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Everybody Loves Milkweed

Sunday, November 11, 2007

Sometimes blog ants get way ahead of themselves. I've had a heck of a couple of weeks, and I've been riding on posts prepared earlier--like this one. Rather than go in and edit this, I decided to post it just as it was, before it gets any older. Grabbing at straws...I'm going to be in and out of touch for the next two weeks. Darting here and there, preparing for my show in Millersburg, Pennsylvania Nov. 29-Dec. 1, sometimes away from my computer, always connected to my camera. I'll try to keep it up, but there may be a day or two here and there when I can't make it happen. I will say this: mounting a show of almost 70 works, during which I'll be giving a banquet talk, two gallery tours, a seminar, various TV and radio interviews, and dragging the whole family (including Chet Baker) along for the ride reminds me of the preparations for our wedding (though the kids weren't in on that one). The good part is that the Ned Smith Center for Nature and Art staff is doing all the planning. I'm only the bride, but still...Let's talk about milkweed, shall we?

September 29: Summer is waning. Indigo buntings feed in the foxtail grasses in our makeshift prairie, the one Bill burned and plowed for me to plant in May 2006. I often think that if I go out in late September and shake that prairie patch like a blanket, probably thirty indigo buntings would fly out.

I've enjoyed the meadow for its milkweed, and the milkweed for its monarchs. I read somewhere a wry complaint from a would-be student of caterpillars. She'd read that, to find caterpillars, all you have to do is look for their droppings. Find the droppings, and voila! you'll find the caterpillar. For some reason, she thought this was ridiculous. She needs to stop complaining and pay attention to droppings. They're usually a lot more obvious than the caterpillars who produce them. Both are in this photo, but I saw the frass first, then found the caterpillar.

One of my dearest friends from college, Martha Weiss, studies caterpillars, and what they do with their droppings, among other things. I so wish I had Martha's rollicking mind, wish I could channel her right now to explain this to you, but I'll have to stumble along by myself. Caterpillars know that their droppings can give them away to predators. And since the caterpillar's main function is to grow like Topsy, it eats constantly, and produces copious droppings. So many caterpillars construct hides of folded or chewed leaves stuck together with silk, and they have creative ways of making sure nobody finds them there. Some poop in the hide. Some climb out of the hide to poop. Some shoot their poop many feet through the air. It goes on, getting more whimsical all the time. Martha watches, discovers, and tells the scientific community and her classes at Georgetown University all about poop functions, hide building, caterpillar learning skills, and myriad other things most of us never think about. Lucky students! In another life I'd come back as one of Martha's grad students.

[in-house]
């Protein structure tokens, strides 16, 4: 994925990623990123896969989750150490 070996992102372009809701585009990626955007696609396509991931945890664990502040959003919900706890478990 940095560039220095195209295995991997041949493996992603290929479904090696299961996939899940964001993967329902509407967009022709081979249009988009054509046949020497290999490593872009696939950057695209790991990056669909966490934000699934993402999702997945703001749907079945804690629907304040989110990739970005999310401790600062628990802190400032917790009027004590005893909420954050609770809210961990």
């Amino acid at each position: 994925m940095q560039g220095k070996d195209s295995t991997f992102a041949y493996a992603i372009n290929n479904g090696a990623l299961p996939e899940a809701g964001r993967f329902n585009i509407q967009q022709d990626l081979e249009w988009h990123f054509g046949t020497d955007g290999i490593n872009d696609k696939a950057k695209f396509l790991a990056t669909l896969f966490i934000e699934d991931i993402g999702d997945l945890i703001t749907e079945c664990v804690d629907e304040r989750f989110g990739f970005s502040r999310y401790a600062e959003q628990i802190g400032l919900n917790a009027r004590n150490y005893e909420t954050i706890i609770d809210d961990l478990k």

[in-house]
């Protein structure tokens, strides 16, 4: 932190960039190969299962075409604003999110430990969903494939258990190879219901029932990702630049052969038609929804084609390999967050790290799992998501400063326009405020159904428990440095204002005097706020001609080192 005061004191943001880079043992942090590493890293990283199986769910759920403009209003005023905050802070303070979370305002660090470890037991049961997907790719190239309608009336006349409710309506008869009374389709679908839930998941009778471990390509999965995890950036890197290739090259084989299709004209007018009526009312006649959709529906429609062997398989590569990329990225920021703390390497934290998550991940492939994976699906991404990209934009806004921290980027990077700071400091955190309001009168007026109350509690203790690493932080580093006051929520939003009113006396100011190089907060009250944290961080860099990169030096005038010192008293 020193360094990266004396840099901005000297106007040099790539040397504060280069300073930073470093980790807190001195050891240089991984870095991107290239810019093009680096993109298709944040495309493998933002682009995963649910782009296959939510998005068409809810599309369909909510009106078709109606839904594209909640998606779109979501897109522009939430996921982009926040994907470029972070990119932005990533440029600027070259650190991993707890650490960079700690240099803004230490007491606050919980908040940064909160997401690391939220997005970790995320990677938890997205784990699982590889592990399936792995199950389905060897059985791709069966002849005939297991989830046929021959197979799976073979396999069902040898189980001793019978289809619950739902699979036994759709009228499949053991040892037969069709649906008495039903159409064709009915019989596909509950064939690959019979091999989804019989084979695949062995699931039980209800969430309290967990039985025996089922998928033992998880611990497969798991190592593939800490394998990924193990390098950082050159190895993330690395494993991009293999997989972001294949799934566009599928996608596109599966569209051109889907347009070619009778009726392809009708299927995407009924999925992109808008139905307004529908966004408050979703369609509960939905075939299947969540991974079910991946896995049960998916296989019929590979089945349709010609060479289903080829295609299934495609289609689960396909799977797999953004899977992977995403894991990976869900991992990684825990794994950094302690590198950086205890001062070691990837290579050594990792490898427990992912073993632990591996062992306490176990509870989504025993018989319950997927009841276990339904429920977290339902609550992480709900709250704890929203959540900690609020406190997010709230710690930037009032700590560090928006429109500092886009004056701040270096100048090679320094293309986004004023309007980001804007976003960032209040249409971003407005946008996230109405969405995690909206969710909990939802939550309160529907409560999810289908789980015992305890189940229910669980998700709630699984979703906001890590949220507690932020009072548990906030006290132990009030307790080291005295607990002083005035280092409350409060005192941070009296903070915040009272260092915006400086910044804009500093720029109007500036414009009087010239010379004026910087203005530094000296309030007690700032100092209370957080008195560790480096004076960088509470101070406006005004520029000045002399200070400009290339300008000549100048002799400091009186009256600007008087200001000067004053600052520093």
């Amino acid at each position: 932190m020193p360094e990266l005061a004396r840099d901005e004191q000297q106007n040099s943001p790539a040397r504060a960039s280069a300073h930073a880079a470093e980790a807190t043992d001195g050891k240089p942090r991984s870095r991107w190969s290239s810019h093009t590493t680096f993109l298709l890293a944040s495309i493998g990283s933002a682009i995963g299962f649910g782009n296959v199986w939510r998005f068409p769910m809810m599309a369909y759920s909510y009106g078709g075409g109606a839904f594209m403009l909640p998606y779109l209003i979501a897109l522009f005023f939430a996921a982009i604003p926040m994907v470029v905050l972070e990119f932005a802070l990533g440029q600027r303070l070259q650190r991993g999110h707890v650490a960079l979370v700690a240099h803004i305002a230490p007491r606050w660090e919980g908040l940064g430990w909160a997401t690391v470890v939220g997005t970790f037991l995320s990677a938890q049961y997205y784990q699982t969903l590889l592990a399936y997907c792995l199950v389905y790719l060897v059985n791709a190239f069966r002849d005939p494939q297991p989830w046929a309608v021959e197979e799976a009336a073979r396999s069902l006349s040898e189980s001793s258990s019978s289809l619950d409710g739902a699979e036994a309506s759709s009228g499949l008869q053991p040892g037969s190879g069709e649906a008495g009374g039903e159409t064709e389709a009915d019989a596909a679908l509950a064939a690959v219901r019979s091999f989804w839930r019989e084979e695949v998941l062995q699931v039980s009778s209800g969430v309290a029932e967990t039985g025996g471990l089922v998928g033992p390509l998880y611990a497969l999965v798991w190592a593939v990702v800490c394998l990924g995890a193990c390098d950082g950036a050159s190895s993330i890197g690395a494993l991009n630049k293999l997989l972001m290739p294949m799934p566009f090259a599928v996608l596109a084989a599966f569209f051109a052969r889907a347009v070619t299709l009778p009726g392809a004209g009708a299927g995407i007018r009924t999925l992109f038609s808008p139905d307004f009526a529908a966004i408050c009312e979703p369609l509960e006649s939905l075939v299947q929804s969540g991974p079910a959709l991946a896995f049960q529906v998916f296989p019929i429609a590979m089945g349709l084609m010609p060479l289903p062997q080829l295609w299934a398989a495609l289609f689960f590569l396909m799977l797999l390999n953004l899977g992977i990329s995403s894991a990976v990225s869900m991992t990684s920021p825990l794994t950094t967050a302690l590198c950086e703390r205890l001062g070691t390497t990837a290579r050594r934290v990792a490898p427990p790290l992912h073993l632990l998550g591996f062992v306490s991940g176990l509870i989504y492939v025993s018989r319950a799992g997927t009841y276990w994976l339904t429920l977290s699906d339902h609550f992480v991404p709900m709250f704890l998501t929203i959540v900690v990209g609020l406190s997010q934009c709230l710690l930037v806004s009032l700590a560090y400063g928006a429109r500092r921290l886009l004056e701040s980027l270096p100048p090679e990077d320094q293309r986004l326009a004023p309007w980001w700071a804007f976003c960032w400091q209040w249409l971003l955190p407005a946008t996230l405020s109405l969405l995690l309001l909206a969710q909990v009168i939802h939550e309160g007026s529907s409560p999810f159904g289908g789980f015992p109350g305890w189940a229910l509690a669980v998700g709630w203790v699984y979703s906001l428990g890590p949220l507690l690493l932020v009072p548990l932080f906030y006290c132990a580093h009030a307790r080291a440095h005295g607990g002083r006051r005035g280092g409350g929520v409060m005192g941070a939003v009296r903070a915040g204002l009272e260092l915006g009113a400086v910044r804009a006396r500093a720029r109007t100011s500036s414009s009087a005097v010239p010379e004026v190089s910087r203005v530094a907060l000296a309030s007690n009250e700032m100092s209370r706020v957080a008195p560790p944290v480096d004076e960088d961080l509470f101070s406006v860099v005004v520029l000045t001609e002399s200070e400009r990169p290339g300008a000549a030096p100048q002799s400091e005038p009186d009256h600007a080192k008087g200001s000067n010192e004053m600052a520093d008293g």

Monarch caterpillars don't think much about their poop, at least in a behavioral/evolutionary sense, because they don't have to. It's no big deal if a predator finds a monarch caterpillar, because they're poisonous. They pick up cardiac glycosides from their poisonous foodplant (milkweeds) and incorporate those toxins in their tissues. Just for good measure, they warn would-be diners with aposematic coloration. Black, yellow and white are a nice combo, don't you think? To predators, those combined colors (along with black and red and black and orange) are equivalent to a Mr. Yuck sticker. Think about it: Skunks, coral snakes, monarchs, Gila monsters, ladybugs, milkweed bugs, black widow spiders, the poisonous pitohui bird from New Guinea...I could do this all day. All variations on black, white, maybe a little yellow, red or orange. Even barbets and toucans have aposematic coloration, and sure enough, their flesh, which happens to be blue, tastes just terrible (I'm told). Maybe blue flesh is just a little reminder for those who didn't connect their black, yellow, white and orange feather coloration with distatefulness. What you are about to eat will not taste normal, and is Not Good. All of which makes me wonder about woodpeckers...but let's stick to bugs for now.